All lesions that may be cancerous should be biopsied, meaning all or part of the lesion should be removed for analysis. It is advisable to do a biopsy if the diagnosis is unclear.
For diagnosis using a punch biopsy:
A punch biopsy is performed using a small circular knife that cuts a cylinder of tissue. The size is usually 3mm but it can be up to 1cm in diameter, and the cylinder delivers a representative specimen of the lesion in question. Typical indications for a punch biopsy include rashes or blisters, or pigmented skin lesions persisting for longer than two weeks or which do not respond to other treatment. These may be malignancies such as cancers of the skin, or involvement of the skin with blood cancers; or, more commonly, infections of the skin, or auto-immune diseases, such as psoriasis.
For diagnosis and treatment using an excision biopsy:
A formal skin biopsy removes either the entire lesion or a representative part of it. Typical indications included pigmented lesions such as moles, persistent ulcers, skin tags and warts.
Contraindications and other considerations
All biopsies leave scars. Lesions involving the eyelids and nose, as well as palms and soles, should be biopsied by dermatologists or plastic surgeons.
Patients on warfarin, or who are known to have bleeding disorders, need a check of their clotting profile before excision biopsy.
Patients on aspirin must be managed with careful attention to bleeding, and pressure bandages.
Skin antiseptic like isopropyl alcohol, povidone-iodine or chlorhexidine is used to prepare the site.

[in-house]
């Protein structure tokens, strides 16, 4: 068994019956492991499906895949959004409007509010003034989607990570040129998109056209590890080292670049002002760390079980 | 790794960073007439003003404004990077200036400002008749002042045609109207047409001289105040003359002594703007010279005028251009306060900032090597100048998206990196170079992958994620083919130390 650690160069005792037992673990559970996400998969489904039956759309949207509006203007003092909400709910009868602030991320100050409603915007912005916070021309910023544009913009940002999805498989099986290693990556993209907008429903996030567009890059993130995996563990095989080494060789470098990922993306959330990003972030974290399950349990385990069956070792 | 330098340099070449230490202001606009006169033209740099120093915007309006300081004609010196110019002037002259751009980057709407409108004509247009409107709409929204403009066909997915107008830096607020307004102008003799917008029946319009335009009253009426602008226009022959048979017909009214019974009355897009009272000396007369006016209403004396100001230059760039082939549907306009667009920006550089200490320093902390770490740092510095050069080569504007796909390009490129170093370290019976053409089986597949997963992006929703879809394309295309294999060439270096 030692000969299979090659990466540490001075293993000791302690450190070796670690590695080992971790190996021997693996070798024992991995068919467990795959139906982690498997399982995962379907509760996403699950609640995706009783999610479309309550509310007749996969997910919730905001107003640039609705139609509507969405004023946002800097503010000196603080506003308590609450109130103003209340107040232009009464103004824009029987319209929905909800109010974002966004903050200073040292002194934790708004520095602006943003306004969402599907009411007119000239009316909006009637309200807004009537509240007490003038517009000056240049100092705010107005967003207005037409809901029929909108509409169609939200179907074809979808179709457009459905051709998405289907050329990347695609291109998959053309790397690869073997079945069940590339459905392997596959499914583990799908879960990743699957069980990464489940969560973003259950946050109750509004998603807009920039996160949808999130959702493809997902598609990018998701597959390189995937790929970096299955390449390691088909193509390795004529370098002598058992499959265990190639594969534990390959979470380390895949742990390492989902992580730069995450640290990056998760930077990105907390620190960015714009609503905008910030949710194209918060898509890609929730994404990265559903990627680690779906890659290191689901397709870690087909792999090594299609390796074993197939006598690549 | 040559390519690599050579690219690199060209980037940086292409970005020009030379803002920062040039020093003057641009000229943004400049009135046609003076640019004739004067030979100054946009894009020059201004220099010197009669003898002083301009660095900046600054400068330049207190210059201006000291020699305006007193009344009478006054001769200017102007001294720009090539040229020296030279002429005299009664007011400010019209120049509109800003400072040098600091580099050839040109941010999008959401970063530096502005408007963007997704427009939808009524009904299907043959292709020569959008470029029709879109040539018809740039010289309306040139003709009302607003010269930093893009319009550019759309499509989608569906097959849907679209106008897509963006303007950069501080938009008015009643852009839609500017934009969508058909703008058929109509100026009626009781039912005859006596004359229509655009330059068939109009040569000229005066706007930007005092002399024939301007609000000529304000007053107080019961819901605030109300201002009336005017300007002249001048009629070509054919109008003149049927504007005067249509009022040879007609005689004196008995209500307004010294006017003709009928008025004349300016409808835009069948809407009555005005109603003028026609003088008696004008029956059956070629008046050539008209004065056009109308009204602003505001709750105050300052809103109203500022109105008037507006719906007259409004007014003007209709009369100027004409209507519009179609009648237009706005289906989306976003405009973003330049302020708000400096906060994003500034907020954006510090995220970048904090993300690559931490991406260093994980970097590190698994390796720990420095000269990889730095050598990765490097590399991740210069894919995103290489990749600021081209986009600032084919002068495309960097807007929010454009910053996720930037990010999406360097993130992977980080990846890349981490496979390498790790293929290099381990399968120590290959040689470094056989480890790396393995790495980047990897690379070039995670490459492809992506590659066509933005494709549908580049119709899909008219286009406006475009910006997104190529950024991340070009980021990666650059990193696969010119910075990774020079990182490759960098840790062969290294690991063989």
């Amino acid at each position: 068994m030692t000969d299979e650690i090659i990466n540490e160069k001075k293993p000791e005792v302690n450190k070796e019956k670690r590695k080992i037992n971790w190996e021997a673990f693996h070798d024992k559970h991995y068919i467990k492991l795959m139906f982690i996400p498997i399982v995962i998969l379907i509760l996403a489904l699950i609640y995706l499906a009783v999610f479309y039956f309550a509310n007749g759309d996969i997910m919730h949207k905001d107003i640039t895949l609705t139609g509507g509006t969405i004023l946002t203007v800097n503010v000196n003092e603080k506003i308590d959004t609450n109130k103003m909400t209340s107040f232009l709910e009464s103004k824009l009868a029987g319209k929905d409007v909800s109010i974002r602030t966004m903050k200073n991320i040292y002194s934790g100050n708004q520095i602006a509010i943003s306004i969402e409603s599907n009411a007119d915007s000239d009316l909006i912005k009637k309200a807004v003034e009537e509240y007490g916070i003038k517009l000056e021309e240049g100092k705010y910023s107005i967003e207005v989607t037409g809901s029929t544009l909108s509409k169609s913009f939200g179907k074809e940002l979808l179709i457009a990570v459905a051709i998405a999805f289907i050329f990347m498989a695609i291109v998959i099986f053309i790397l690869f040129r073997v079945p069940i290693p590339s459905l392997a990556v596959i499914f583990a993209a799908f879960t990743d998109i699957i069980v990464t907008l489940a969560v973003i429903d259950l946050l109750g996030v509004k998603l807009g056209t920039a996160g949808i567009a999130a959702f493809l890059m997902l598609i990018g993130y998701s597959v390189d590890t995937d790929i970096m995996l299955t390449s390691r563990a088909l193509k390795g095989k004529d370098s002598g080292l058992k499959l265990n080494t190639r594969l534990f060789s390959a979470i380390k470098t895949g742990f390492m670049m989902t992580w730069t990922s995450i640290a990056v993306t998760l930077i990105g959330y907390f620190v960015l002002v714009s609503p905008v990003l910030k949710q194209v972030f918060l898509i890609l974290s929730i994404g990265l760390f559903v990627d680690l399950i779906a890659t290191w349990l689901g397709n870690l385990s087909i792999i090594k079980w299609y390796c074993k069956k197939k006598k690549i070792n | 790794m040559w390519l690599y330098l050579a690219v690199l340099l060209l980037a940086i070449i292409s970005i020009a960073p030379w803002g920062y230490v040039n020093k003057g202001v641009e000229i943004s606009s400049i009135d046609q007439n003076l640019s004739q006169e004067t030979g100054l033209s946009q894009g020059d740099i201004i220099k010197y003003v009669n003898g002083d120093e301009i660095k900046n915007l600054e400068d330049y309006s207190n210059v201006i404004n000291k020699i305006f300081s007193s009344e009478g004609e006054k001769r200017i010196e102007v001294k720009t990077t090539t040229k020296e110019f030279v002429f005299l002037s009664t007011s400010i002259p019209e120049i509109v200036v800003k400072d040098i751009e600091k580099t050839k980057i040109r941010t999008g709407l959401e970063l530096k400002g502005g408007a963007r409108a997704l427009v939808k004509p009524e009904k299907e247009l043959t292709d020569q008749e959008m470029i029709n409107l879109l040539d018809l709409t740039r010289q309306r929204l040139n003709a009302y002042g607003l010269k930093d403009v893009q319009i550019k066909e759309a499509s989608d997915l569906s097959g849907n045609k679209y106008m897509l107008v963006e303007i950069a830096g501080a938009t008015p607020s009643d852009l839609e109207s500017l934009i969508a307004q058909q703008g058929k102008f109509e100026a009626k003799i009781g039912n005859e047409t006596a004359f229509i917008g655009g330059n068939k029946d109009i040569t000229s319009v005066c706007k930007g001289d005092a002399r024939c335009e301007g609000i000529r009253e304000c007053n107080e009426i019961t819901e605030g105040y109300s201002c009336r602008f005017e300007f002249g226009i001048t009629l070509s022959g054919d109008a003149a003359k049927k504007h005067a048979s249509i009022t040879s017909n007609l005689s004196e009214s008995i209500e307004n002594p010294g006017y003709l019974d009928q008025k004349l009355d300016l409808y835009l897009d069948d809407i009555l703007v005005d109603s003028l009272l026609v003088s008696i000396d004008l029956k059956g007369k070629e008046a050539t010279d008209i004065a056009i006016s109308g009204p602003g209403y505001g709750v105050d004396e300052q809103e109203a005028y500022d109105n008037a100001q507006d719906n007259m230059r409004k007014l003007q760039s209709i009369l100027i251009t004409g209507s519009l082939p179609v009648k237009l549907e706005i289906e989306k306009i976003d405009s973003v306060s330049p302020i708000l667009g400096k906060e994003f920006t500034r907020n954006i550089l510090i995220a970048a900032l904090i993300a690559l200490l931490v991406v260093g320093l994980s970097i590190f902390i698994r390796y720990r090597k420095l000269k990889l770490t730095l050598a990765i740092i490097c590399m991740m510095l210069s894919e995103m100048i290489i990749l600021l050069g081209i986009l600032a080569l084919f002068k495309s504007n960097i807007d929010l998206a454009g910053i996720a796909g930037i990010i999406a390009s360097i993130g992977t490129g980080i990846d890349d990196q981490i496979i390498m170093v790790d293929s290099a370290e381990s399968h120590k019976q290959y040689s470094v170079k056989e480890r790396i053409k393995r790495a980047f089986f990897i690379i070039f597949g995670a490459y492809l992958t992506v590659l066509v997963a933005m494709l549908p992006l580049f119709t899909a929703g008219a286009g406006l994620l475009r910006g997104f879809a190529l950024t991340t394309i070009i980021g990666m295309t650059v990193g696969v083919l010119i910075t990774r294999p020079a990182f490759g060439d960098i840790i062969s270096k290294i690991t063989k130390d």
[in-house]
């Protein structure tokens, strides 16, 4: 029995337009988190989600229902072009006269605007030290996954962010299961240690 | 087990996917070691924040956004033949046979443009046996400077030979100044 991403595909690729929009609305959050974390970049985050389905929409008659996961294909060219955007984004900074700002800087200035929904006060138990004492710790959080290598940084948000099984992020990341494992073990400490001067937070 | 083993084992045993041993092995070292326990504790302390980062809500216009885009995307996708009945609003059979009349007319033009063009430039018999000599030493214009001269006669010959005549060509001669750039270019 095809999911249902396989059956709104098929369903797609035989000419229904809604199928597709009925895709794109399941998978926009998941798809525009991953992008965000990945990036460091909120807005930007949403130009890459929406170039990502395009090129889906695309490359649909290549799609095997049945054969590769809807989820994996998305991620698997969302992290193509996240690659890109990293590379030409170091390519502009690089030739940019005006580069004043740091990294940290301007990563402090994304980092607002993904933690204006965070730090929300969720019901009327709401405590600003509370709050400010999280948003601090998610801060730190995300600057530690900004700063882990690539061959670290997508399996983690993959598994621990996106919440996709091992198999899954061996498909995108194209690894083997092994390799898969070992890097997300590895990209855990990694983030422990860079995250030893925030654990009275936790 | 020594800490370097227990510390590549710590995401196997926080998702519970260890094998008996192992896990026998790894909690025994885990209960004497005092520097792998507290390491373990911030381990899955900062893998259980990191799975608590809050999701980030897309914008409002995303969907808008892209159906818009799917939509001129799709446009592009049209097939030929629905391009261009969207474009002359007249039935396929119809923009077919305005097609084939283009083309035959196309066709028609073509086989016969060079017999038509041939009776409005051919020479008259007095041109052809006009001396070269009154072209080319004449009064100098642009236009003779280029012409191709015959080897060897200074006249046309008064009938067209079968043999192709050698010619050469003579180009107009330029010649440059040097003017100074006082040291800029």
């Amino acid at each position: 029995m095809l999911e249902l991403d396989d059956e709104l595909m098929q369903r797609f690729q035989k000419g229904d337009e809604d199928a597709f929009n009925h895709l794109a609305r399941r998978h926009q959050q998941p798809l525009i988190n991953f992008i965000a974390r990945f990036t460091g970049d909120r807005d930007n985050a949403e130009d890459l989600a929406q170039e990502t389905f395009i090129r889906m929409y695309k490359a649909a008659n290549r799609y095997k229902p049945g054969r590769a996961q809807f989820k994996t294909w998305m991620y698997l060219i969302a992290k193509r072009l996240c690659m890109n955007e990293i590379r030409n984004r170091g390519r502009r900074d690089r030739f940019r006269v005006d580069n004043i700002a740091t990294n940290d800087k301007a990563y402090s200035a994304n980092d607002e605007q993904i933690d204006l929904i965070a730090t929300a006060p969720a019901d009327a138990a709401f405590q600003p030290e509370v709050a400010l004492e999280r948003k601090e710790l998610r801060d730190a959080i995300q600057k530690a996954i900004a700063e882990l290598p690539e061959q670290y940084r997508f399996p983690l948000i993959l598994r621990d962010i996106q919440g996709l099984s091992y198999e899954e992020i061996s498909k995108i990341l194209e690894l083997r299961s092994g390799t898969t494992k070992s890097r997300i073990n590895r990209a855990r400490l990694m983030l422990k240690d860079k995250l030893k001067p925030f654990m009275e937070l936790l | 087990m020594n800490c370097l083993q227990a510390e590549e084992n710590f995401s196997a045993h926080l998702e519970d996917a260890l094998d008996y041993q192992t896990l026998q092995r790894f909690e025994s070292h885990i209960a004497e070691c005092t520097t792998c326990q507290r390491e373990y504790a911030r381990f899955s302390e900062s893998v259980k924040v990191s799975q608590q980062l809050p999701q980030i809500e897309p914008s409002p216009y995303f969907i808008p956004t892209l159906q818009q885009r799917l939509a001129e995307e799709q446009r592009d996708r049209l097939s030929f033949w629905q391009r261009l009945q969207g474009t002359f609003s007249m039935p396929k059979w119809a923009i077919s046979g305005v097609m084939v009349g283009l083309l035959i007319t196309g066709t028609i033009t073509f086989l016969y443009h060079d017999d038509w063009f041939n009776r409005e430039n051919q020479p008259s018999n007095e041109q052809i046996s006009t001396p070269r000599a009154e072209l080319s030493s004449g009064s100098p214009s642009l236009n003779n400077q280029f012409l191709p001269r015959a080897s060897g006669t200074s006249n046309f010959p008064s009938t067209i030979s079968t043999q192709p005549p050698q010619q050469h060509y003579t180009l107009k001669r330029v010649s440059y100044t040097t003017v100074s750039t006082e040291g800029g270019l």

Generally, local anesthetic such as lignocaine is used. Lignocaine is a vasodilator, and to counter this effect, preparations including adrenalin can be used.
The local anesthetic is injected in and around the lesion, as well as deep to the lesion.
For the punch biopsy, the skin is slightly stretched perpendicular to the normal skin tension lines. This will cause an oval rather than a round lesion, facilitating wound closure. The punch is placed perpendicular to the skin, and constant pressure is applied with a circular motion. Once a depth of about 5mm is reached, the punch is removed and the specimen retrieved.
For an excision biopsy, incisions should be placed along natural creases or, in the extremities, along the longitudinal axia of the extremity. This ensures that definitive therapy in case a cancer is diagnosed, is not compromised.
For closure of the wound, dissolving sutures should be used so that the patient does not need to return to have the sutures removed.
Wounds are usually covered with an occlusive or semiocclusive dressing; patient can shower with these dressings, but should not swim or bathe for at least 24 hours.
A follow-up date is usually arranged with the patient to discuss the results.
With pigmented lesions, one has to consider the possibility of malignant melanoma.
Small lesions can be removed with a punch biopsy, provided the lesion can be completely removed. Larger lesions need excision biopsy. The lesion must be removed at the level of the subcutaneous fat to allow for proper assessment of how advanced the lesion is.
When melanoma is diagnosed, the tumour-free margin is determined by the depth of tumour invasion, which can imply re-excision of the scar with a wider margin, as well as to the level of the deep muscle fascia.
Bleeding, infection and allergic reactions are all possibilities.
Bleeding can usually be managed by applying pressure, adding an extra suture or by opening the wound to identifying the bleeder, and tying it off.
Infection is usually the result of staphylococcus or streptococcus. If the infection is localised to the wound, treat locally by cleaning the wound and - if no response is obtained within 12 hours - the wound should be opened and allowed to heal on its own with daily dressings. Antibiotics are needed only if there is fever or other sign of systemic infection.
Allergic reactions are usually due to the dressings.